clock menu more-arrow no yes mobile

Filed under:

Yankees 7, Red Sox 5: No 61, but the magic number is three

The Yankees won the game, and the series, over the Sox on Saturday.

Boston Red Sox v New York Yankees Photo by Sarah Stier/Getty Images

Well, it didn’t come today either. Aaron Judge actually saw more pitches in the zone today than it feels like he had in a while, he had an at-bat stolen by a terrible umpire call, but at the end, he finished the game still on 60 home runs. However, that was pretty much the worst news of the day, as Domingo Germán did his job, three Yankees went deep, and New York topped the Red Sox 7-5.

Aaron Judge saw three straight fastballs in the zone from Nick Pivetta, going down looking in the first inning. After four or five games of seeing junk, it may have caught the big slugger off guard to have a guy go right after him like that. Fortunately, in that same first inning, Gleyber Torres was a good teammate and picked up his leadoff hitter:

For all the consternation, much of it deserved, about Torres’ terrible August, the second baseman has consistently been a 125-130 wRC+ bat in every other month, and has 24 home runs on the season.

Oswaldo Cabrera chipped in with a home run of his own, a near carbon-copy of his blast from Wednesday, and one that gave the Yankees back the lead:

Germán had one of those starts again, where you think based on his pitch location that the floor should open up beneath him, but the final line was fine. He did give up back-to-back home runs to Triston Casas and Reece McGuire in the second inning, allowing the Red Sox to take the lead, but he was solid otherwise.

Five strikeouts in five innings is actually better than he’s done for the most part in this hot run, and a 46 percent whiff rate on his curve with a 36 percent rate on the four-seam showed that he really fooled the Red Sox for most of his outing. I don’t know what his postseason usage will be like, but you can’t really complain about the work he’s put in over the last two months.

Zack Britton made his first appearance in 13 months, and the less said about it the better. He very much looked like a pitcher coming back from Tommy John surgery, walking three Sox and giving up a hit to Xander Bogaerts. The final walk on his line took the lead down to 5-4, and Lou Trivino was called upon to get out of a bases-loaded, one-out jam. While he was able to do that, Lucas Luetge couldn’t hold on in the top of the seventh, allowing a pair of runners before Alex Verdugo tied the game with an RBI single.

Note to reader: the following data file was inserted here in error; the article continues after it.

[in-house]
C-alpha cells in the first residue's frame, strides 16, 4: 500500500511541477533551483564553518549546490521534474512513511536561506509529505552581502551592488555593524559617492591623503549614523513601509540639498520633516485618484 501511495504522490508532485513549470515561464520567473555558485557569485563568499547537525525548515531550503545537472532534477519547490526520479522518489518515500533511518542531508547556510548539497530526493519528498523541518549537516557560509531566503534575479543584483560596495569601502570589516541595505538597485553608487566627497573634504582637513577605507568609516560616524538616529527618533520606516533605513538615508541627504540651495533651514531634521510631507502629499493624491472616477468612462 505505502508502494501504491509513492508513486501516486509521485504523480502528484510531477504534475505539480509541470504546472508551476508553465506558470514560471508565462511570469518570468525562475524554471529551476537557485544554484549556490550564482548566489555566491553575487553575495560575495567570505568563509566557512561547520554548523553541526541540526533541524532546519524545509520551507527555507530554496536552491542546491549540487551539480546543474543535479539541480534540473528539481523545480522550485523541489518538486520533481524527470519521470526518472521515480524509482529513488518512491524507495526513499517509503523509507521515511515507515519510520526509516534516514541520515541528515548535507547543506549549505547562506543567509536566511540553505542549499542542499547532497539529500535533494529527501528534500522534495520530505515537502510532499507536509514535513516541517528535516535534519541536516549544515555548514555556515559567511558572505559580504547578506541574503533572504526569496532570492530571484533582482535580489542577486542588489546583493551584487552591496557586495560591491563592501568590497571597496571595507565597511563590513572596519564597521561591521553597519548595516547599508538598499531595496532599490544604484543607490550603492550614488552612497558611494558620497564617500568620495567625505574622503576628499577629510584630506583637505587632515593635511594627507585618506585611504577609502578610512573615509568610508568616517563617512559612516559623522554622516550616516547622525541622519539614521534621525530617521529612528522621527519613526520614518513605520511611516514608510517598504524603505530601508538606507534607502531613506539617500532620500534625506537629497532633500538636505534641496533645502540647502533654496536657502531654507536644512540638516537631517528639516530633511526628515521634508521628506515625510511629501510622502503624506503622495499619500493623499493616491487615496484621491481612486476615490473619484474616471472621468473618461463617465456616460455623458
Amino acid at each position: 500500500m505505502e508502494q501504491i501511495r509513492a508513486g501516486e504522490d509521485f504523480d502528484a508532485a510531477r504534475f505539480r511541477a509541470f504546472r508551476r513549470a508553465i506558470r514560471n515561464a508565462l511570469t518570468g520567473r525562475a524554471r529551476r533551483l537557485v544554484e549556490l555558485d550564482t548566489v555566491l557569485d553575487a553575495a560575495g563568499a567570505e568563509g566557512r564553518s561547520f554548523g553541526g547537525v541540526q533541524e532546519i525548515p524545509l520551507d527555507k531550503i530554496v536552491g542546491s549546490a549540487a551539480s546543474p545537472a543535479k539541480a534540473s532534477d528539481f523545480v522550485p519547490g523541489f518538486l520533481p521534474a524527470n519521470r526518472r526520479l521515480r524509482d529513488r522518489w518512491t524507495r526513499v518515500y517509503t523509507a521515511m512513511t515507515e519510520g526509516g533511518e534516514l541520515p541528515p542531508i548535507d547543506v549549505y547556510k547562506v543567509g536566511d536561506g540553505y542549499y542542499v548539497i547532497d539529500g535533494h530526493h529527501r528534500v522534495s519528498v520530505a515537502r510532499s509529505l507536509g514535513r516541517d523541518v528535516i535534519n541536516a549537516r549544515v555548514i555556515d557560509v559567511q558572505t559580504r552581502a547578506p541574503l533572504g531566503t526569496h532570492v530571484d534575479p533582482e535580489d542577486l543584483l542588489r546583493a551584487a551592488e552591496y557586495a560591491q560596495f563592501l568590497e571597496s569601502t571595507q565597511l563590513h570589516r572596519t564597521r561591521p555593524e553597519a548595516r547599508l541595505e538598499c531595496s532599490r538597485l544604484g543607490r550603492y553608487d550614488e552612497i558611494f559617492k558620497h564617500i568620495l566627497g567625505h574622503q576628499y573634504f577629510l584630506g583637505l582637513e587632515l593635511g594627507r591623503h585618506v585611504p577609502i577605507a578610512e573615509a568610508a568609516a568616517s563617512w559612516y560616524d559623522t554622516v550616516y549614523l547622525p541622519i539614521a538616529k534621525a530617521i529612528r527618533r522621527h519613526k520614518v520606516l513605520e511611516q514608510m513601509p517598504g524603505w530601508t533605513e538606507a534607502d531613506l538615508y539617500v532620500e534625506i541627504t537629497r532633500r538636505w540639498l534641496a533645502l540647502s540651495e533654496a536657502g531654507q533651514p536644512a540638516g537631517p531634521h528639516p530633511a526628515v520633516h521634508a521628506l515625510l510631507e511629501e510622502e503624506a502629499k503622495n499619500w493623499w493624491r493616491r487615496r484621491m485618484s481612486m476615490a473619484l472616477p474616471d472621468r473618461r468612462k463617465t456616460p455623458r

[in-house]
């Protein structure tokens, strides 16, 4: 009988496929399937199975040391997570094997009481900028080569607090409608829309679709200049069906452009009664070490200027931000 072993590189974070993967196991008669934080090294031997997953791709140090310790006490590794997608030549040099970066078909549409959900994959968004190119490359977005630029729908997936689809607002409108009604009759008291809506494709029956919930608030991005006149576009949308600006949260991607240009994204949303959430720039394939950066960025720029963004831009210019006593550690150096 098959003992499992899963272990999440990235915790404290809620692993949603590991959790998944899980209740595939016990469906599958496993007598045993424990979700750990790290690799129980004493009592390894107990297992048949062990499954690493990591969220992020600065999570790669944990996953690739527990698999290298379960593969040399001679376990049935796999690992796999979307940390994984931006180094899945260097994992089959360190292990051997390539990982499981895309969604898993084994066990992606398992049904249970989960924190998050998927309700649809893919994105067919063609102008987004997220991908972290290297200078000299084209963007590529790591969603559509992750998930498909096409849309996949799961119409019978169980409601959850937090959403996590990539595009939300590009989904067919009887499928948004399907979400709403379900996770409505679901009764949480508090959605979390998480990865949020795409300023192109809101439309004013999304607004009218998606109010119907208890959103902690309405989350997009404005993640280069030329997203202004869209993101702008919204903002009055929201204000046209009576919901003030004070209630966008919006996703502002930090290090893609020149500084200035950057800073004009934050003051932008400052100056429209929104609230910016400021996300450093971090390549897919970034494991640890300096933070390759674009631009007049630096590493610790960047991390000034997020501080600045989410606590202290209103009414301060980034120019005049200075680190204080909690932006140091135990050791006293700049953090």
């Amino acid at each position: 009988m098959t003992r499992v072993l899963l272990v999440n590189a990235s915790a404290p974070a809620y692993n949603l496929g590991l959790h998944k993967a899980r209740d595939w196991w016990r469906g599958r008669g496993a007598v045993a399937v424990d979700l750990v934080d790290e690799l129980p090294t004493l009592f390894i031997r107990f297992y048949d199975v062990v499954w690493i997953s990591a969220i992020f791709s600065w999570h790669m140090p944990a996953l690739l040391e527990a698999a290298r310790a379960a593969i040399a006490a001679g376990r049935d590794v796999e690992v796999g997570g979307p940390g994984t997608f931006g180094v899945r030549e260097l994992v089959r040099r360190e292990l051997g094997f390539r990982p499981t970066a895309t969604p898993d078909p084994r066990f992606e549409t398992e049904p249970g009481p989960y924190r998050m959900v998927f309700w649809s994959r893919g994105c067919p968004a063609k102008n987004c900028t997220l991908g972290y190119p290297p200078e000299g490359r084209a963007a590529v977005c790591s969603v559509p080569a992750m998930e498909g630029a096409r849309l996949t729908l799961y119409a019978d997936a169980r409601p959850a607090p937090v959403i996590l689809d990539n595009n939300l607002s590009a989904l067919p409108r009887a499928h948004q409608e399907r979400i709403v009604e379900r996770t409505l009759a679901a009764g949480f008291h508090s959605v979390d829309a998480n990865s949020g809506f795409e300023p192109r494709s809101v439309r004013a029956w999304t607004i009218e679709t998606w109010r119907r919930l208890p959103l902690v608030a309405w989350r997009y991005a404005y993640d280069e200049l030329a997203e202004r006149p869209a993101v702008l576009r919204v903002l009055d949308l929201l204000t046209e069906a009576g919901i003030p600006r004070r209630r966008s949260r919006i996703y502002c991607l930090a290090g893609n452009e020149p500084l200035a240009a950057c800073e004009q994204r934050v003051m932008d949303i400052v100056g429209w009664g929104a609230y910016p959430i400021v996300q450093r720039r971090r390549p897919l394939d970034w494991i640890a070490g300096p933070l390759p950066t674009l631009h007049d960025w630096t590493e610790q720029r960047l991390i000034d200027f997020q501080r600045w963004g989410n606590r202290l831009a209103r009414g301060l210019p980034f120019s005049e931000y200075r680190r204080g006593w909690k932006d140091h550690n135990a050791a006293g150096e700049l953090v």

In the Yankee half, after Aaron Hicks pinch-hit with a walk (pinch-walk?) Judge came up yet again, and again had a strong battle with the pitcher, reliever Jon Schreiber. With a fastball at the top of the zone, Judge appeared to check his swing only to be called out by the first base umpire, inserting himself into history.

However, like in the first inning, Judge’s teammates were able to pick him up:

Aaron Judge is the most important player to for the Yankees down the stretch, but getting Rizzo back to the hitter he was earlier in the season might be the second most important thing for the lineup. We’ve seen the way the offense can be shut down on days when Judge doesn’t carry the team, and with Gleyber looking back to normal, a healthy and effective Rizzo behind Judge makes pitching around him that much more dangerous.

Luetge’s troubles continued in the eighth, walking and allowing a hit before yielding to Clarke Schmidt, who himself got some help from the Yankees’ dazzling centerfielder:

Scott Effross continued the annoying-outing-from-Yankee-relievers today, allowing the first two men to come on in the ninth, and forcing us all to debate internally whether we’d trade a blown save for another Aaron Judge at-bat — #99 would have led off the bottom of the ninth. Effross eventually walked the bases loaded, but Bobby Dalbec bounced the ball to Isiah Kiner-Falefa, who recorded the forceout at second to end the game.

That means Judge’s next chance for #61 will come on Sunday Night Baseball, tomorrow on ESPN at 7pm Eastern. Although there may not be a YES call for history, both David Cone on the regular broadcast and Michael Kay on the KayRod booth will be able to put their stamp on a potential, historic home run.

Box Score